Meralco to remove illegal wires in utility poles

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In early August, multiple poles collapsed in Binondo, injuring at least three people and damaging several vehicles.

Metro Manila (CNN Philippines, September 21) — The Manila Electric Company (Meralco) is stepping up efforts to combat urban blight by removing illegal lines connected to its utility poles and fixing low-hanging wires that endanger public safety.

"Yung mga facilities natin, kung kailangan palitan ay papalitan natin. Kung kailangan tanggalin yung mga linya na hindi dapat nandoon ay tatanggalin," Joe Zaldarriaga, Meralco's vice president and head of corporate communications, told CNN Philippines' Newsroom Ngayon on Thursday.

[Translation: If our facilities need to be replaced, we will replace them. If it is necessary to remove the lines that do not belong there, they will be removed.]

"Unfortunately in the process, maaapektuhan ang serbisyo pero wala tayo magagawa [services will be affected but there is nothing we can do]," he explained. "We have to implement the policy. We have to ensure public safety."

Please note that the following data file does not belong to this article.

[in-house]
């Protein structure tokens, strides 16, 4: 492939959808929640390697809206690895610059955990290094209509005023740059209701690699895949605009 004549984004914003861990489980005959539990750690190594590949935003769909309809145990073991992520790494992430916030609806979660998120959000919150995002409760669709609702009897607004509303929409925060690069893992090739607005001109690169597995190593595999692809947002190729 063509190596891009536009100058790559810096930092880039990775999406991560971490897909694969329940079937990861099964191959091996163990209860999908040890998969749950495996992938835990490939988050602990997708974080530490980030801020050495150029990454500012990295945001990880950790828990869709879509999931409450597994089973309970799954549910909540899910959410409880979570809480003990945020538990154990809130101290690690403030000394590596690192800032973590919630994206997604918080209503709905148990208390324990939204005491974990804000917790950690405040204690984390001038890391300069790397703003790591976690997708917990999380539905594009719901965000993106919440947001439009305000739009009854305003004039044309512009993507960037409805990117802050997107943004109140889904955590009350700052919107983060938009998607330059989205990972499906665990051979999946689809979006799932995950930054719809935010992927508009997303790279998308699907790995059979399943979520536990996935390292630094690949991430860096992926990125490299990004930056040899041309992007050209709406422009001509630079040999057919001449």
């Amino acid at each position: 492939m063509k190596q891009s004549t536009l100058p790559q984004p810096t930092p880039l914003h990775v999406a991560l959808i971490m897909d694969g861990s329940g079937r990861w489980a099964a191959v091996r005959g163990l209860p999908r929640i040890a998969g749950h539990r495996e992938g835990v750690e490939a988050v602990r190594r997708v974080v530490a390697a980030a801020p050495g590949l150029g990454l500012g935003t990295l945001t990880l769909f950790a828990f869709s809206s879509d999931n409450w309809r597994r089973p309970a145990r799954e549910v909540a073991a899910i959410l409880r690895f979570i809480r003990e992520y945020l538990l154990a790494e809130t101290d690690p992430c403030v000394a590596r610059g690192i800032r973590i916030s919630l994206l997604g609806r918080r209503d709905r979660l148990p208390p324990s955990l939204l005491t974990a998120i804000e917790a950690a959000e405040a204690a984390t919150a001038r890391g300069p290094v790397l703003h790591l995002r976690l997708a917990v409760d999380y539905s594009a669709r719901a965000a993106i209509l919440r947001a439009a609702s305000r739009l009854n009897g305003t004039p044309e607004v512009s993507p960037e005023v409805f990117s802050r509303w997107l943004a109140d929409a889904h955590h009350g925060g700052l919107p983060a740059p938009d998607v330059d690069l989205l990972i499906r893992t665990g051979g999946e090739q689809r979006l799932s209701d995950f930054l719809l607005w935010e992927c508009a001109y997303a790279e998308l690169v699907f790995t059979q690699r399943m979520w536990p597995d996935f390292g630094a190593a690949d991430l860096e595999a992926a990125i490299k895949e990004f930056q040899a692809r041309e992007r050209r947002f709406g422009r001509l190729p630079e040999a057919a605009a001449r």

The initiative is a part of Meralco's Urban Blight Campaign, which aims to upgrade its electrical facilities in the wake of widespread illegal connections brought on by difficulties in monitoring during the pandemic, according to Zaldarriaga.

He said the third-party partners, such as telecommunication firms and cable television providers, should obtain permits from Meralco and local government units before attaching their lines to utility poles.

In early August, multiple poles collapsed in Binondo, injuring at least three people and damaging several vehicles. 

Zaldarriaga said the incident could have resulted from heavy attachments to the utility poles as he stressed that Meralco continues to monitor the case.

"Hindi lang sa Binondo kundi sa maraming lugar na itong mga attachments na ito ay walang pahintulot [Not only in Binondo but in many places where attachments are unauthorized]," he said. "We're addressing this now to prevent similar incidents in the future."

Zaldarriaga called on the public to report low-hanging wires, and overloaded or leaning utility poles to Meralco through its 24/7 hotline at 16211.